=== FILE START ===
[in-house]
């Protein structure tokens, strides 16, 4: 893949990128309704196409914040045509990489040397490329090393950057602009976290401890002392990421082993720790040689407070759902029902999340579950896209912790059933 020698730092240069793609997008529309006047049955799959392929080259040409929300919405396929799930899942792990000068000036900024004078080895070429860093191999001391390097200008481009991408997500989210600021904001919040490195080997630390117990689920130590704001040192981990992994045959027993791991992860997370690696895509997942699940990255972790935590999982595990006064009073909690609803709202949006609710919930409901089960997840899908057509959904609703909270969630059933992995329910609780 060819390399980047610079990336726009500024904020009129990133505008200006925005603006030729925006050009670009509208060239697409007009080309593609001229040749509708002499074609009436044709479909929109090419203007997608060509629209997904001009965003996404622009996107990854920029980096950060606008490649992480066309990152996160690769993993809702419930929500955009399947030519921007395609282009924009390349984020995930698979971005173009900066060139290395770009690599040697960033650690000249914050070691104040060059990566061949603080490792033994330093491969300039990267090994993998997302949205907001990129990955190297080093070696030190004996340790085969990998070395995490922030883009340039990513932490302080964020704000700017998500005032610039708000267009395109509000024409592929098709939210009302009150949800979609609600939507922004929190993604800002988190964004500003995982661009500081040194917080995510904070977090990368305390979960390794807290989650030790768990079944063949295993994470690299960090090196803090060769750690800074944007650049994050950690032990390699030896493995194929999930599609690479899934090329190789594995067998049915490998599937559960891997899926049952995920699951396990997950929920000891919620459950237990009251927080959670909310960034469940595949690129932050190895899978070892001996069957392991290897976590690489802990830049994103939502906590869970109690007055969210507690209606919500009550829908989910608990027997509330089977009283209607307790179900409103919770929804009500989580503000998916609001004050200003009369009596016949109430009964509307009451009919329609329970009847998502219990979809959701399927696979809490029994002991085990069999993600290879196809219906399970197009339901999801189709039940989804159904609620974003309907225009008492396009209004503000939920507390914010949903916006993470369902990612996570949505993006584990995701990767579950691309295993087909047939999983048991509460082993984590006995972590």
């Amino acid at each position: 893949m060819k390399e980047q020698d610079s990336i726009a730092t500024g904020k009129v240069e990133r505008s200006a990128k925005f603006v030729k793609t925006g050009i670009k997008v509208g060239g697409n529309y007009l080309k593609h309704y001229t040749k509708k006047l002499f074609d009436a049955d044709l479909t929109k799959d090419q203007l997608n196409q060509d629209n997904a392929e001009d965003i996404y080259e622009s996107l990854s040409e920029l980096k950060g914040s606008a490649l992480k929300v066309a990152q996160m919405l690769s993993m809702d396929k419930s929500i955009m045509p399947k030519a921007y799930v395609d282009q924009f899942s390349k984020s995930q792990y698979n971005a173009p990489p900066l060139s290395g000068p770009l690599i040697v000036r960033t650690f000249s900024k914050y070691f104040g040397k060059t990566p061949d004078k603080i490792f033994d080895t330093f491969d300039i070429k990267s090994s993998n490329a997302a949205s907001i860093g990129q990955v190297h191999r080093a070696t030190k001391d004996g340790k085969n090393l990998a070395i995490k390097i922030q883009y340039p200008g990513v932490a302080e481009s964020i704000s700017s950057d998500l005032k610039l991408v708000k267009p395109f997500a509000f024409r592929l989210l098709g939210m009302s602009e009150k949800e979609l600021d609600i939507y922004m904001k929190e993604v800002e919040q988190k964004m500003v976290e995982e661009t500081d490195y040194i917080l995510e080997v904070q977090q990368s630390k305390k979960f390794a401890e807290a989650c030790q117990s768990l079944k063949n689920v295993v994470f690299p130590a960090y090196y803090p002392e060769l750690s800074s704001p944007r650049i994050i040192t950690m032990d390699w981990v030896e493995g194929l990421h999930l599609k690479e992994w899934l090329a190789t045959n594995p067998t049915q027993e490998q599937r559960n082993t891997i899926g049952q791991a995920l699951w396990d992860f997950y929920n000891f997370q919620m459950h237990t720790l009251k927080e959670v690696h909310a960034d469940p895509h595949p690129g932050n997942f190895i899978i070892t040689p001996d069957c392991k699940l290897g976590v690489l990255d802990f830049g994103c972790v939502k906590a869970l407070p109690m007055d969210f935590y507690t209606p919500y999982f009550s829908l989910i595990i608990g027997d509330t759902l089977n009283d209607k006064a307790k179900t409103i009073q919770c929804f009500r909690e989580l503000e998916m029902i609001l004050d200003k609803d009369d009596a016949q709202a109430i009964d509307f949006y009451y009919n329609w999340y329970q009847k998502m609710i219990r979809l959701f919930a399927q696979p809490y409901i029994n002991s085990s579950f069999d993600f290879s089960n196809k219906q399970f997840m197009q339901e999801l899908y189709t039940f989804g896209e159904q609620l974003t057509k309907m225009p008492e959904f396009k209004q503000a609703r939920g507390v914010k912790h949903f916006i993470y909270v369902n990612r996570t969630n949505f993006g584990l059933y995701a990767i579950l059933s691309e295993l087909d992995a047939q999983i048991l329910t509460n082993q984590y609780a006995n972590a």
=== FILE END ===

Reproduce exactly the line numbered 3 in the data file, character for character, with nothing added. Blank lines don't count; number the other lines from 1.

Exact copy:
């Amino acid at each position: 893949m060819k390399e980047q020698d610079s990336i726009a730092t500024g904020k009129v240069e990133r505008s200006a990128k925005f603006v030729k793609t925006g050009i670009k997008v509208g060239g697409n529309y007009l080309k593609h309704y001229t040749k509708k006047l002499f074609d009436a049955d044709l479909t929109k799959d090419q203007l997608n196409q060509d629209n997904a392929e001009d965003i996404y080259e622009s996107l990854s040409e920029l980096k950060g914040s606008a490649l992480k929300v066309a990152q996160m919405l690769s993993m809702d396929k419930s929500i955009m045509p399947k030519a921007y799930v395609d282009q924009f899942s390349k984020s995930q792990y698979n971005a173009p990489p900066l060139s290395g000068p770009l690599i040697v000036r960033t650690f000249s900024k914050y070691f104040g040397k060059t990566p061949d004078k603080i490792f033994d080895t330093f491969d300039i070429k990267s090994s993998n490329a997302a949205s907001i860093g990129q990955v190297h191999r080093a070696t030190k001391d004996g340790k085969n090393l990998a070395i995490k390097i922030q883009y340039p200008g990513v932490a302080e481009s964020i704000s700017s950057d998500l005032k610039l991408v708000k267009p395109f997500a509000f024409r592929l989210l098709g939210m009302s602009e009150k949800e979609l600021d609600i939507y922004m904001k929190e993604v800002e919040q988190k964004m500003v976290e995982e661009t500081d490195y040194i917080l995510e080997v904070q977090q990368s630390k305390k979960f390794a401890e807290a989650c030790q117990s768990l079944k063949n689920v295993v994470f690299p130590a960090y090196y803090p002392e060769l750690s800074s704001p944007r650049i994050i040192t950690m032990d390699w981990v030896e493995g194929l990421h999930l599609k690479e992994w899934l090329a190789t045959n594995p067998t049915q027993e490998q599937r559960n082993t891997i899926g049952q791991a995920l699951w396990d992860f997950y929920n000891f997370q919620m459950h237990t720790l009251k927080e959670v690696h909310a960034d469940p895509h595949p690129g932050n997942f190895i899978i070892t040689p001996d069957c392991k699940l290897g976590v690489l990255d802990f830049g994103c972790v939502k906590a869970l407070p109690m007055d969210f935590y507690t209606p919500y999982f009550s829908l989910i595990i608990g027997d509330t759902l089977n009283d209607k006064a307790k179900t409103i009073q919770c929804f009500r909690e989580l503000e998916m029902i609001l004050d200003k609803d009369d009596a016949q709202a109430i009964d509307f949006y009451y009919n329609w999340y329970q009847k998502m609710i219990r979809l959701f919930a399927q696979p809490y409901i029994n002991s085990s579950f069999d993600f290879s089960n196809k219906q399970f997840m197009q339901e999801l899908y189709t039940f989804g896209e159904q609620l974003t057509k309907m225009p008492e959904f396009k209004q503000a609703r939920g507390v914010k912790h949903f916006i993470y909270v369902n990612r996570t969630n949505f993006g584990l059933y995701a990767i579950l059933s691309e295993l087909d992995a047939q999983i048991l329910t509460n082993q984590y609780a006995n972590a």